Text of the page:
Liar liar, pants on fire. All of you! How many lies were there this episode? A lot, yes? Let's talk about the biggest ones, though. Clara, you're up first. She's made a habit of lying so what is one more, right? Both Clara and the Doctor are lying to protect the other--after so much pain and heartache, do you add to it or do you try to lessen it? Clara lies and tells the Doctor that Danny came home (he did not). They are going to have a life now and that means no more traveling with the Doctor. Seems perfectly reasonable. The Doctor is also lying. He found Gallifrey! He's going home to Time Lords in funny hats. He's going to help rebuild his planet and his people. Great day to be a Time Lord, eh? Yeah, no. Gallifrey isn't where the Mistress said it would be. I have to give a huge round of applause to Peter Capaldi for nailing the Doctor's hope and then anguish over not finding his planet. He has been looking for home for so long and he though he found it. The Doctor's box--in theory--is all he ever wanted or needed, but in reality...oh reality is messy and complicated and strange and, I think, revolves around one simple fact: we all want to go home. I really hope that season nine is about finding Gallifrey, really and truly looking for it. I was majorly disappointed that there was no time spent this season on this topic. Seriously, bring back the funny hats! Ah well. I guess I have Santa Clause to tide me over?! Perhaps an Evil Santa Clause? Bring it.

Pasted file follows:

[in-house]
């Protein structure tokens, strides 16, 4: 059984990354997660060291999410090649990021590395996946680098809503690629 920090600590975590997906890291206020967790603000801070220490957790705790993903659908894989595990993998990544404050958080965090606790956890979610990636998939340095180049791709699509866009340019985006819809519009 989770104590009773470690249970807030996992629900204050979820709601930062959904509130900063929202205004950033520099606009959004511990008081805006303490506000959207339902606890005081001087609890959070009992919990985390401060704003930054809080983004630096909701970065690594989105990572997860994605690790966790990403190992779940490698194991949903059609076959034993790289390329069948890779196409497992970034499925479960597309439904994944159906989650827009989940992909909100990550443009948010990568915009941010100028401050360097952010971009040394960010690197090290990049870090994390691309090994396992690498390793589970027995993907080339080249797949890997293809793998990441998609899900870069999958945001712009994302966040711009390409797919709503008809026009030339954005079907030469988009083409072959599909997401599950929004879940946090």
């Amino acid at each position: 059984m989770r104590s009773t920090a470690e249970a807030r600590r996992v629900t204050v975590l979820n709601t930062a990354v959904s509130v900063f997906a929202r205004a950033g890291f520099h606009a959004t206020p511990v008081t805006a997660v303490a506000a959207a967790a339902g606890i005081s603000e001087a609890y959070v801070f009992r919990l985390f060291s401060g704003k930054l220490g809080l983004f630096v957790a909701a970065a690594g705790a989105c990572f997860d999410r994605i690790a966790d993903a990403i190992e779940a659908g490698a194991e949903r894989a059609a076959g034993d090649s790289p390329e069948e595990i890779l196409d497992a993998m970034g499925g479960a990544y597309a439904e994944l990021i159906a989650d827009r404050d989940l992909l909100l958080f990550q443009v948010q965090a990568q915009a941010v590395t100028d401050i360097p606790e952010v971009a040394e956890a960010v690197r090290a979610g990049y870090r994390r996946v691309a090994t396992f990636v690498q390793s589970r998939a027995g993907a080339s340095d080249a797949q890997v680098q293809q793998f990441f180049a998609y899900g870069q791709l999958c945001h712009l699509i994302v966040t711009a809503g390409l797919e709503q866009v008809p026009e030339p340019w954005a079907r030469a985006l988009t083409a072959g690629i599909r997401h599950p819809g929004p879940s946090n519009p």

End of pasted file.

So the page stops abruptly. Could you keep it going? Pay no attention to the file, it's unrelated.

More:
Miscellaneous Notes on Death In Heaven

--Was this episode too dark? I heard rumors that after last weeks, people actually called the BBC to complain. I don't mind dark TV, but I do wonder if some lines were crossed with resurrecting the dead.

--Speaking of the dead: Cyber-Brig. I think the sentiment behind it was nice, but the problem was the execution. I can't get past the fact that they turned the Brig (THE BRIG!) into a Cyberman before blowing him up.

--Chaplet Mortuary. As in...Dodo? And the Mistress said, "Oh my giddy aunt!" I've fallen into a parallel universe where the show remembers its history!

--"Look at me. I'm bananas."

--I guess Clara is gone for good. I won't really miss her. Too much time and energy was spent on her and not enough on the Doctor, where it should be. I've said this repeatedly, but the main issue this season was making Clara the main character and relegating the Doctor to a sidebar. Peter Capaldi deserves better because when you let him, he makes magic.

--"Permission to SQUEEEEEEEEEE"

"I am not a good man. I am not a bad man. I am not a hero...I am an idiot, with a box and a screwdriver, just passing through, helping out...learning."

Final Season Rating:  B-
Final Episode Rankings For Season 8.
12. In the Forest of the Night
11. Time Heist
10. Deep Breath
9. The Caretaker
8. Into the Dalek
7. Listen
6. Kill The Moon
5. Death in Heaven
4. Mummy on the Orient Express
3. Dark Water
2. Robot Of Sherwood
1. Flatline